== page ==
African Americans are nearly three times as likely to be stopped for a traffic violation than I am. They’re half as likely to be granted bail and 40% more likely to be sent to jail after an arraignment instead of released on their own recognizance. They’re 50% more likely to receive a plea that includes prison time instead of probation, time served or community service. They’re twice as likely to have a juror struck from the pool during their trial due to a fundamental disagreement with the death penalty. They’re twice as likely to receive a life sentence or longer in prison.
Does it matter how much of your country’s history passed before she protected you?
In the 1920’s, 30’s and 40’s, bills outlawing lynch mob extrajudicial punishment passed in the House of Representatives. Each time, they were struck down in the Senate. In 2005, the Senate of the United States of America formally apologized for never passing an anti-lynching law. Between 1877 and 1950, a year in which both my parents were already alive, there were 3,959 African Americans killed by lynching.
More Americans than were killed on 9/11.
More than the American servicemen that died in Afghanistan.
Does any of that change how the African American community feels when a black man is killed by white authority figure in America. Or is it all just water under the bridge?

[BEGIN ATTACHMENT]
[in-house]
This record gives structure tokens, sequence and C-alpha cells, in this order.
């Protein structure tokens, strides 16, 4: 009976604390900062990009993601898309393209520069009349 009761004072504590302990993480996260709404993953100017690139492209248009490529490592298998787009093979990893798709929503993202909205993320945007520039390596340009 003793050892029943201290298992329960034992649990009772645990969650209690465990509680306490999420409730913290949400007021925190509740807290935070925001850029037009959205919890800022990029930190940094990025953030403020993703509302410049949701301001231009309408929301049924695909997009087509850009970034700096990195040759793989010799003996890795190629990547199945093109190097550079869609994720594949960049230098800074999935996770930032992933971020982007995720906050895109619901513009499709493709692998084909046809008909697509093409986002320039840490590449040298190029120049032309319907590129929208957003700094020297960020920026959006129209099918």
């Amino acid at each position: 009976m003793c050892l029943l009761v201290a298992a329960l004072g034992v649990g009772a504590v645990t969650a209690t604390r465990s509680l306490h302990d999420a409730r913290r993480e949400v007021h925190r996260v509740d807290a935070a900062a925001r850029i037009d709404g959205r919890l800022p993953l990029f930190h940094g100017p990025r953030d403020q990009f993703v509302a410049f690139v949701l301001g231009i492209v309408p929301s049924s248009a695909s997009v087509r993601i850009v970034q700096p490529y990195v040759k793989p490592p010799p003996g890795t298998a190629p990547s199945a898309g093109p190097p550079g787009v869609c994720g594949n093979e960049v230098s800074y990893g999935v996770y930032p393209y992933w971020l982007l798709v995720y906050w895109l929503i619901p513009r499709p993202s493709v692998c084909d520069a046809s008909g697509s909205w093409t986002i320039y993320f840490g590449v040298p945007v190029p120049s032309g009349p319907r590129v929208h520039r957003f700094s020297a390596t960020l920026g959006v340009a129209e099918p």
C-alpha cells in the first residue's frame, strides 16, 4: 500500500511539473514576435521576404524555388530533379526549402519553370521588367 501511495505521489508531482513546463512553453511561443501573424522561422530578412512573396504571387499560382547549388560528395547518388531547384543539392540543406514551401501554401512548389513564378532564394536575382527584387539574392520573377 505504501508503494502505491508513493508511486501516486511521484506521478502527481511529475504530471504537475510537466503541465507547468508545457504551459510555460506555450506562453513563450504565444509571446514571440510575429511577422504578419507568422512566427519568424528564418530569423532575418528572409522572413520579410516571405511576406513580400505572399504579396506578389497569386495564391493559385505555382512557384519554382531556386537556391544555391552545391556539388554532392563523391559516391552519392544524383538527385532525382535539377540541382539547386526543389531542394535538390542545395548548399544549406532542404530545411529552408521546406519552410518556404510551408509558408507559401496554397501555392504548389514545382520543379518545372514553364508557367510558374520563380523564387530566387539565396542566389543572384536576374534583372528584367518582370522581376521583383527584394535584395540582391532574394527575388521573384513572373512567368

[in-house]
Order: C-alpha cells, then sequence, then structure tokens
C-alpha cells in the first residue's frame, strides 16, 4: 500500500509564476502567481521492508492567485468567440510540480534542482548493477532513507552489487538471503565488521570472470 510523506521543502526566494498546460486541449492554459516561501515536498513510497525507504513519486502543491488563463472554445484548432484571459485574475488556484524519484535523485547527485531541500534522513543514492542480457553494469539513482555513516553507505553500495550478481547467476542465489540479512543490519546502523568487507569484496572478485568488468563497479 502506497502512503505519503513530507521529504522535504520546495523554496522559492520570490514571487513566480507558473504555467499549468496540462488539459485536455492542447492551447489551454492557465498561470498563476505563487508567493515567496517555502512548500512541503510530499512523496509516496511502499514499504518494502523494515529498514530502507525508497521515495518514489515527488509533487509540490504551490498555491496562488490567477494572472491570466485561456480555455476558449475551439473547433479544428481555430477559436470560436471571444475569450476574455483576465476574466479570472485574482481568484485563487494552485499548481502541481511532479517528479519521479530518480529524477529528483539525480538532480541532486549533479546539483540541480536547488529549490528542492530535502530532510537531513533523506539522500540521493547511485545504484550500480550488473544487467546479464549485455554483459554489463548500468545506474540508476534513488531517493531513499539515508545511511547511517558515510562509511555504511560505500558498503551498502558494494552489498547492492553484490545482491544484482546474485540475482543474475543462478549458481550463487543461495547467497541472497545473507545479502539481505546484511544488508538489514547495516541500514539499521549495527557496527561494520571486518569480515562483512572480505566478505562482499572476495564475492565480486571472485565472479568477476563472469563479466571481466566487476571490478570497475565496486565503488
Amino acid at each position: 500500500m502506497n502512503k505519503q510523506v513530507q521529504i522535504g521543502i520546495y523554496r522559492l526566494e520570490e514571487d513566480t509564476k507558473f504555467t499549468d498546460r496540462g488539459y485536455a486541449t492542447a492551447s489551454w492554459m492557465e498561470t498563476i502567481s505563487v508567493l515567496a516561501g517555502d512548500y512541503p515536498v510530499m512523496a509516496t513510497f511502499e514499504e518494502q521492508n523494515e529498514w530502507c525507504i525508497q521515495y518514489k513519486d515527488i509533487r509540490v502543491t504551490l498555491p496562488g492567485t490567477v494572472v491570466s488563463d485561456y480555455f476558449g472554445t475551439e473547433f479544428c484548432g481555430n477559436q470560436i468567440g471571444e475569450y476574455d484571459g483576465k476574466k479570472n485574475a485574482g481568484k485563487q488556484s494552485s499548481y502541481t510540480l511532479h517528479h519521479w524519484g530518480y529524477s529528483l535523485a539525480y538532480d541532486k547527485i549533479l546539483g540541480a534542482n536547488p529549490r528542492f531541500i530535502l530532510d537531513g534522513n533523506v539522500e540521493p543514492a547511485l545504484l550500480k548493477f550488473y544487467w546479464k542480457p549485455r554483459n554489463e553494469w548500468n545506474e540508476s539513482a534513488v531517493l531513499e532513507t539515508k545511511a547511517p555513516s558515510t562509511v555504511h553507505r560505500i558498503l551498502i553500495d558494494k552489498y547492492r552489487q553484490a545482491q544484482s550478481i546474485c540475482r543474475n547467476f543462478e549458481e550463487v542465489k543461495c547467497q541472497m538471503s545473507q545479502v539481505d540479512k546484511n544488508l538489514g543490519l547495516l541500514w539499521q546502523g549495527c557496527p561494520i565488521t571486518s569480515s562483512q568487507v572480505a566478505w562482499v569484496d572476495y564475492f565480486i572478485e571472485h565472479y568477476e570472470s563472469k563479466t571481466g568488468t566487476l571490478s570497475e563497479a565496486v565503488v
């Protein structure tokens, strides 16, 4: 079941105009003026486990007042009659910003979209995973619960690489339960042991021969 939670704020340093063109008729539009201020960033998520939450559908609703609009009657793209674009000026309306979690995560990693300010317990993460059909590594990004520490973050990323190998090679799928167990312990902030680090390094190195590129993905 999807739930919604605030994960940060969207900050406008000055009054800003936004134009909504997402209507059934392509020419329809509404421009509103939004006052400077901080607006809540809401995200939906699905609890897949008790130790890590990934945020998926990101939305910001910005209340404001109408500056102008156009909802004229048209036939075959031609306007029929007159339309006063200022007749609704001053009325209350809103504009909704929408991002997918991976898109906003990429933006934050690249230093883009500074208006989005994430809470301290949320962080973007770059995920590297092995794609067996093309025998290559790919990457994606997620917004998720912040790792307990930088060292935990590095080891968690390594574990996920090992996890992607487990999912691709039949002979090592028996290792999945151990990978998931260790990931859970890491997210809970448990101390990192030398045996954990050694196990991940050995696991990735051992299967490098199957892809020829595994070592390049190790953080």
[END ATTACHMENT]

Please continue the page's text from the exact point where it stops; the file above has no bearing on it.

Different question now:
How come them?
Why NFL Players? Why men who play a game and make millions?
Why “millionaire crybabies?”
There are 540 billionaires in America. Three of them are African American. Oprah, Michael Jordan and private equity investor Robert Smith. If entertainers and athletes don’t count, then who? Is only Robert Smith allowed to protest? He’s going to get tired. And you don’t know what he looks like. But you could pick out Michael Jordan’s shoes from across the room.
Imagine how early this discussion would have started if MJ knelt?
Is he still a billionaire if he did? Maybe. But only because he played basketball better than anyone in the history of the world. All others, no chance. African Americans were excluded from the activities that lead to American wealth accumulation in the post WWII period, the greatest economic growth our country has ever seen.
No access to real estate.
No college education.
No union jobs.
There was one African American in all the trade unions in Chicago the year my mother started college. That’s why 50 years later, there are three African American billionaires.
An entertainer. A basketball player. And a businessman.
And for five minutes Sunday night an old white guy who lives in Texas.
Protests are supposed to be disrespectful. That’s why they’re protests. They’re disruptive and uncomfortable. Like throwing tea in the harbor or sitting at lunch counters reserved for people with different colored skin.
The response is always the same from those being protested against.
If that last one bothered you more than the first three, why?
These were the answers to the hard questions I had when faced with the unambiguous lack of respect NFL football players were showing a ceremony that honored a country I swore to defend.
If you don’t have any of your own, I’m not sure I can help.
Categories: Culture and Society